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Red Rock Drama

Enjoy the scenery and a musical extravaganza at Palo Duro.

By Sheryl Smith-Rodgers

Atop a towering ridge at Palo Duro Canyon State Park, a cowboy on horseback stands silhouetted against the evening sky. A Texas flag he's holding flutters in the breeze. Suddenly, the show's stirring overture begins, and the pair race along the cliff's edge.

Whistle and cheer if you want. Everyone always does. Since 1966, that poignant scene has signaled the start of Texas in Pioneer Amphitheatre, a huge open-air stage set beneath the canyon's sandstone cliffs. Texas, the colorful musical - performed six nights a week June through August - celebrates the struggles and triumphs of early settlers in the Texas Panhandle.

"Our beautiful canyon backdrop is always the star of the show," says director Dave Yirak, a Canyon resident and drama teacher who's performed in the show in years past. "It's a magnificent venue."

You'll also be thrilled by the many special effects used in the long-running outdoor drama, including thunder crashes, lightning bolts and even a simulated prairie fire. In keeping with tradition, too, a spectacular fireworks display always ends each performance.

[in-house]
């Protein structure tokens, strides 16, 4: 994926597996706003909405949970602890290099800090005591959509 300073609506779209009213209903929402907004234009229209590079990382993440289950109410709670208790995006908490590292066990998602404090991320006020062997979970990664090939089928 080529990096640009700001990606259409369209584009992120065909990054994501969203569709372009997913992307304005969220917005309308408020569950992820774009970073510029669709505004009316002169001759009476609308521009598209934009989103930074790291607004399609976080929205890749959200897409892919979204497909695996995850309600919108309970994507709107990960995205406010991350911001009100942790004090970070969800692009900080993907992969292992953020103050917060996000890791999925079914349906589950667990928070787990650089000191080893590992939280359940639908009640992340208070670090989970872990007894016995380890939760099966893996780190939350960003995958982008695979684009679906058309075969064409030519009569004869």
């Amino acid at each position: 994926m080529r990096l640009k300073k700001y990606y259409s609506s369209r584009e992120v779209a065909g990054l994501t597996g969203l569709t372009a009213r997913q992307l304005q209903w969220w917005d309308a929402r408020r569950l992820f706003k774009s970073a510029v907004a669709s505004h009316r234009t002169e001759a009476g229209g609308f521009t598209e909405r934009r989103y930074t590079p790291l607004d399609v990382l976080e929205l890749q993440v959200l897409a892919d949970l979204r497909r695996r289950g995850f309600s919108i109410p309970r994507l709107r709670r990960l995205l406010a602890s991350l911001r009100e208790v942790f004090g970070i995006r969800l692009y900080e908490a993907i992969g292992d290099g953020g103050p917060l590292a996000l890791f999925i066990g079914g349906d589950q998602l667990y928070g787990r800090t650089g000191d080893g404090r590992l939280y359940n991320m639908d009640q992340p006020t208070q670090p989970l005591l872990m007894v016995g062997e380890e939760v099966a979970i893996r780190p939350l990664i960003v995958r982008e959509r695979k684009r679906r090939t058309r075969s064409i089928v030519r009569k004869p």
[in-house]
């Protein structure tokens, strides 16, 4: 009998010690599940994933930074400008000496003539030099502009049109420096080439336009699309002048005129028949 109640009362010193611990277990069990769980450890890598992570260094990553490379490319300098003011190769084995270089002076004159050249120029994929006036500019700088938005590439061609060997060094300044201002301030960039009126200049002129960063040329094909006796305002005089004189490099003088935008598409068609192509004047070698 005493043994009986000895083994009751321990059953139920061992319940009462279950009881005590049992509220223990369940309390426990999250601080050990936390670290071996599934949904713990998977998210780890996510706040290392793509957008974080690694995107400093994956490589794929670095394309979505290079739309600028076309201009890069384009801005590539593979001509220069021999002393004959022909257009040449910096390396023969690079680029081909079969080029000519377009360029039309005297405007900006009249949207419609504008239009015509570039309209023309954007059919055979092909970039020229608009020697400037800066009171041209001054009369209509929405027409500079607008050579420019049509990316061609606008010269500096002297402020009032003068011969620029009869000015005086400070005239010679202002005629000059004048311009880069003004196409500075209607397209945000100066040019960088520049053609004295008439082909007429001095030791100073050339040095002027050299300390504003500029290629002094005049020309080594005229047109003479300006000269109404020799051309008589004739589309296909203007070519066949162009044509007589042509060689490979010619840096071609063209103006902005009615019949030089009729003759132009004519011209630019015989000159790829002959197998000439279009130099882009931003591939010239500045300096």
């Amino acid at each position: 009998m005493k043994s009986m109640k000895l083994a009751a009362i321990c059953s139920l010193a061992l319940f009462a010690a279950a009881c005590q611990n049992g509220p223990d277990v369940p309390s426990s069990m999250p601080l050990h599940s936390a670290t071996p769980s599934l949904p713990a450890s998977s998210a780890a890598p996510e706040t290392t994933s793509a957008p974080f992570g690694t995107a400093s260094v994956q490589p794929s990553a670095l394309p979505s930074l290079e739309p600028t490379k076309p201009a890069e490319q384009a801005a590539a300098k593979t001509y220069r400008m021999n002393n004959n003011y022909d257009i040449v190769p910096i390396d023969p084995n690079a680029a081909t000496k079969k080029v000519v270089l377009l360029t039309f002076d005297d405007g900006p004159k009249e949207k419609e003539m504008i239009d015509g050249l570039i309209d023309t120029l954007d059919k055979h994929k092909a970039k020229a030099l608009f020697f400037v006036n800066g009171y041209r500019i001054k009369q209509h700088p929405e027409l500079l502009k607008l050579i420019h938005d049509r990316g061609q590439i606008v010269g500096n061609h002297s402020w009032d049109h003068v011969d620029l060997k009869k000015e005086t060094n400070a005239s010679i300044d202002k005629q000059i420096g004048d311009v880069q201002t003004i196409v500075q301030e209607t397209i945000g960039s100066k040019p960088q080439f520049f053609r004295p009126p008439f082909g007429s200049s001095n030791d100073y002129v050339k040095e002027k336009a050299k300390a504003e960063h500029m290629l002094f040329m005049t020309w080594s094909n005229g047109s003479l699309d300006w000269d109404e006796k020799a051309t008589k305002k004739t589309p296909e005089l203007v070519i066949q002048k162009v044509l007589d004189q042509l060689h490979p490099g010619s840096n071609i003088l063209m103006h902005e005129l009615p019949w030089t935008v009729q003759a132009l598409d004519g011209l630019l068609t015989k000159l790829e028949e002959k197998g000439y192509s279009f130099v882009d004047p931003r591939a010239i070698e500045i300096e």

"If you have any Texan in you, you can't help but feel proud after you see the show," Yirak says.

Come early and enjoy a hearty steak dinner served by the Big Texan Steak Ranch, a popular steakhouse in nearby Amarillo. Fixin's include homemade rolls, a salad and fruit bar, cheese potato casserole and peach cobbler.

Of course, schedule plenty of time during the day to explore Palo Duro Canyon. Stunning as well as historic, the "Grand Canyon of Texas" runs 120 miles long and 800 feet deep from rim to floor. Layered bands of red, gray and white rock form the canyon's rugged walls, many of which are crowned with majestic buttes and pinnacles.

Inside the canyon, more than 30 miles of multi-use trails wind throughout the park, catering to hikers, mountain bikers and equestrian riders. This summer, new primitive trails will open to the public on more than 10,000 acres of former ranch land, recently acquired by TPWD.

Other things to do: Guides with Old West Stables lead horseback tours through the park's hills and ravines (advance reservations required). Seven rock cabins built by the Civilian Conservation Corps and RV/tent sites are available for overnight stays.

Palo Duro Canyon State Park is located about 12 miles east of the city of Canyon on State Highway 217. For more information, call 806-488-2227 or visit www.tpwd.state.tx.us/palodurocanyon and www.palodurocanyon.com.

Texas runs June 2 through August 17 (no Monday shows except June 2). Ticket prices run from $7.50 (10 and under) to $27.50. Dinner: $15.95 (adult), $11.95 (10 and under). To purchase, visit www.texas-show.com or call 806-655-2181.

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